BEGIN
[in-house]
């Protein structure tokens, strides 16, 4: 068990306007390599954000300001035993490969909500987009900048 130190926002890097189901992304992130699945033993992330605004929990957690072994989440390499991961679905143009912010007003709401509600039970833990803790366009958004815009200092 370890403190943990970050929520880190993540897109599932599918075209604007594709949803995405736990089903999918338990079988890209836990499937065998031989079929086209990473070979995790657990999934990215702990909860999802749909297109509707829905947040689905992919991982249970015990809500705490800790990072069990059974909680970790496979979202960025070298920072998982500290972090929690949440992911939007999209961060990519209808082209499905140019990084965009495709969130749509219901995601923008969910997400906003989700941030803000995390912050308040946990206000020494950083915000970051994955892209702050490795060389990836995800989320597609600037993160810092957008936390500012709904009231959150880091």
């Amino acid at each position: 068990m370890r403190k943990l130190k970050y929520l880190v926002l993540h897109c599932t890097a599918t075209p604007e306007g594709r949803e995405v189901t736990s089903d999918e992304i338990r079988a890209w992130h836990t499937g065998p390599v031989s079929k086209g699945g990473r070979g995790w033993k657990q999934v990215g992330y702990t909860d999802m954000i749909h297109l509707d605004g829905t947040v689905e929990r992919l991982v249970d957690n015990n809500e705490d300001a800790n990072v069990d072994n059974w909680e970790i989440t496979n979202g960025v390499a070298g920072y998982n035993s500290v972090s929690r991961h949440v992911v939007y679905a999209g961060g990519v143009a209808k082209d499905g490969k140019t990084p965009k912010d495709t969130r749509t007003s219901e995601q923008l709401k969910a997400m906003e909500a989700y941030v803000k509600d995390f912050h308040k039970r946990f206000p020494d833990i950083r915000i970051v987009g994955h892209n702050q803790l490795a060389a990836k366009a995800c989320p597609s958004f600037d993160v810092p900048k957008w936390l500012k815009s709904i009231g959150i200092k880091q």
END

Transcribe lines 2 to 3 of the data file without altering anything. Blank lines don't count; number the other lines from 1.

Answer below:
């Protein structure tokens, strides 16, 4: 068990306007390599954000300001035993490969909500987009900048 130190926002890097189901992304992130699945033993992330605004929990957690072994989440390499991961679905143009912010007003709401509600039970833990803790366009958004815009200092 370890403190943990970050929520880190993540897109599932599918075209604007594709949803995405736990089903999918338990079988890209836990499937065998031989079929086209990473070979995790657990999934990215702990909860999802749909297109509707829905947040689905992919991982249970015990809500705490800790990072069990059974909680970790496979979202960025070298920072998982500290972090929690949440992911939007999209961060990519209808082209499905140019990084965009495709969130749509219901995601923008969910997400906003989700941030803000995390912050308040946990206000020494950083915000970051994955892209702050490795060389990836995800989320597609600037993160810092957008936390500012709904009231959150880091």
């Amino acid at each position: 068990m370890r403190k943990l130190k970050y929520l880190v926002l993540h897109c599932t890097a599918t075209p604007e306007g594709r949803e995405v189901t736990s089903d999918e992304i338990r079988a890209w992130h836990t499937g065998p390599v031989s079929k086209g699945g990473r070979g995790w033993k657990q999934v990215g992330y702990t909860d999802m954000i749909h297109l509707d605004g829905t947040v689905e929990r992919l991982v249970d957690n015990n809500e705490d300001a800790n990072v069990d072994n059974w909680e970790i989440t496979n979202g960025v390499a070298g920072y998982n035993s500290v972090s929690r991961h949440v992911v939007y679905a999209g961060g990519v143009a209808k082209d499905g490969k140019t990084p965009k912010d495709t969130r749509t007003s219901e995601q923008l709401k969910a997400m906003e909500a989700y941030v803000k509600d995390f912050h308040k039970r946990f206000p020494d833990i950083r915000i970051v987009g994955h892209n702050q803790l490795a060389a990836k366009a995800c989320p597609s958004f600037d993160v810092p900048k957008w936390l500012k815009s709904i009231g959150i200092k880091q």